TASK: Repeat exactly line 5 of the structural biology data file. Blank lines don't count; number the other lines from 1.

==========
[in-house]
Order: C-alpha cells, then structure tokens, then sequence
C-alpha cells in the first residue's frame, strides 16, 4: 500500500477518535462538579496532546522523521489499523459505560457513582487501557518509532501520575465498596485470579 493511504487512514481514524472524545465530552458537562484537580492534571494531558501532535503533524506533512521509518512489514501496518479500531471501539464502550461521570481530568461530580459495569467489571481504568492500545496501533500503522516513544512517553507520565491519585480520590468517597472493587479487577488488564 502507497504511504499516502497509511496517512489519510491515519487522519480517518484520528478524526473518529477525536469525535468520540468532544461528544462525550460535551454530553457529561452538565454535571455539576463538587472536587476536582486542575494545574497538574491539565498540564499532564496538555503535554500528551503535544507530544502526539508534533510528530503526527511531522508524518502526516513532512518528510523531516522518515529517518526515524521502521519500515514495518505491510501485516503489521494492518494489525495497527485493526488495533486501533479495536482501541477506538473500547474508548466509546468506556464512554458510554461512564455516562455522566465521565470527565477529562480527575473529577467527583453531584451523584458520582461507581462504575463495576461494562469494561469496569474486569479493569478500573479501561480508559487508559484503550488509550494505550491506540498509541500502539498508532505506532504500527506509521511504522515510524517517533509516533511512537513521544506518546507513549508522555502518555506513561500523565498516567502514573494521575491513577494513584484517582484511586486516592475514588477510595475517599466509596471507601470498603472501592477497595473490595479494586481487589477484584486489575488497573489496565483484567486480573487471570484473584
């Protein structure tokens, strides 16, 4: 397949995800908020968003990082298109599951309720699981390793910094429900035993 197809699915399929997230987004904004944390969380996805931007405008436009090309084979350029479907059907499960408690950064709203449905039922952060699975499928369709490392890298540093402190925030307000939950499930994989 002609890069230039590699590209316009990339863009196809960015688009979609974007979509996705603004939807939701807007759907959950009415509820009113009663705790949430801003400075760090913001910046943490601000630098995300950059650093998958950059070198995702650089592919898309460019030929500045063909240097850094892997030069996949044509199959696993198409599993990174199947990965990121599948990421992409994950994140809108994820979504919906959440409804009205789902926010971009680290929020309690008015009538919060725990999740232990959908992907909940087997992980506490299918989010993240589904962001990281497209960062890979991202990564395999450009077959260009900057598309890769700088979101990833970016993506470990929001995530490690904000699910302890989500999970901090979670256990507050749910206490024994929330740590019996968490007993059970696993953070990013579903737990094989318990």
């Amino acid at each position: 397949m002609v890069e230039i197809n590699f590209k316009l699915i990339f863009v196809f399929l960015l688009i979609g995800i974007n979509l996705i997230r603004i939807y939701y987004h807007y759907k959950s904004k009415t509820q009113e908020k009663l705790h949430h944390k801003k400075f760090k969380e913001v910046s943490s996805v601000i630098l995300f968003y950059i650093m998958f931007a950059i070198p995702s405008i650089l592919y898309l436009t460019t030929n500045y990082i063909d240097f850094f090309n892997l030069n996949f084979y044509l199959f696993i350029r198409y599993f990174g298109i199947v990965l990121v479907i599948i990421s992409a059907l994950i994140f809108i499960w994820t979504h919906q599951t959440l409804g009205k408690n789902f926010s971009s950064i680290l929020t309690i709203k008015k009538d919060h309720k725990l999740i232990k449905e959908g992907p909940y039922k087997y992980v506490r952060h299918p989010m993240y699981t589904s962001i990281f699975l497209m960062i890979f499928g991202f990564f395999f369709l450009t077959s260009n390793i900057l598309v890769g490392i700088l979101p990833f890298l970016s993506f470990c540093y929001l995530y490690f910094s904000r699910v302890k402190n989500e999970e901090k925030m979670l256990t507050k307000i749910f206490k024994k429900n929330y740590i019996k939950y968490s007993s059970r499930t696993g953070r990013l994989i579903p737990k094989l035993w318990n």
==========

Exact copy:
């Amino acid at each position: 397949m002609v890069e230039i197809n590699f590209k316009l699915i990339f863009v196809f399929l960015l688009i979609g995800i974007n979509l996705i997230r603004i939807y939701y987004h807007y759907k959950s904004k009415t509820q009113e908020k009663l705790h949430h944390k801003k400075f760090k969380e913001v910046s943490s996805v601000i630098l995300f968003y950059i650093m998958f931007a950059i070198p995702s405008i650089l592919y898309l436009t460019t030929n500045y990082i063909d240097f850094f090309n892997l030069n996949f084979y044509l199959f696993i350029r198409y599993f990174g298109i199947v990965l990121v479907i599948i990421s992409a059907l994950i994140f809108i499960w994820t979504h919906q599951t959440l409804g009205k408690n789902f926010s971009s950064i680290l929020t309690i709203k008015k009538d919060h309720k725990l999740i232990k449905e959908g992907p909940y039922k087997y992980v506490r952060h299918p989010m993240y699981t589904s962001i990281f699975l497209m960062i890979f499928g991202f990564f395999f369709l450009t077959s260009n390793i900057l598309v890769g490392i700088l979101p990833f890298l970016s993506f470990c540093y929001l995530y490690f910094s904000r699910v302890k402190n989500e999970e901090k925030m979670l256990t507050k307000i749910f206490k024994k429900n929330y740590i019996k939950y968490s007993s059970r499930t696993g953070r990013l994989i579903p737990k094989l035993w318990n």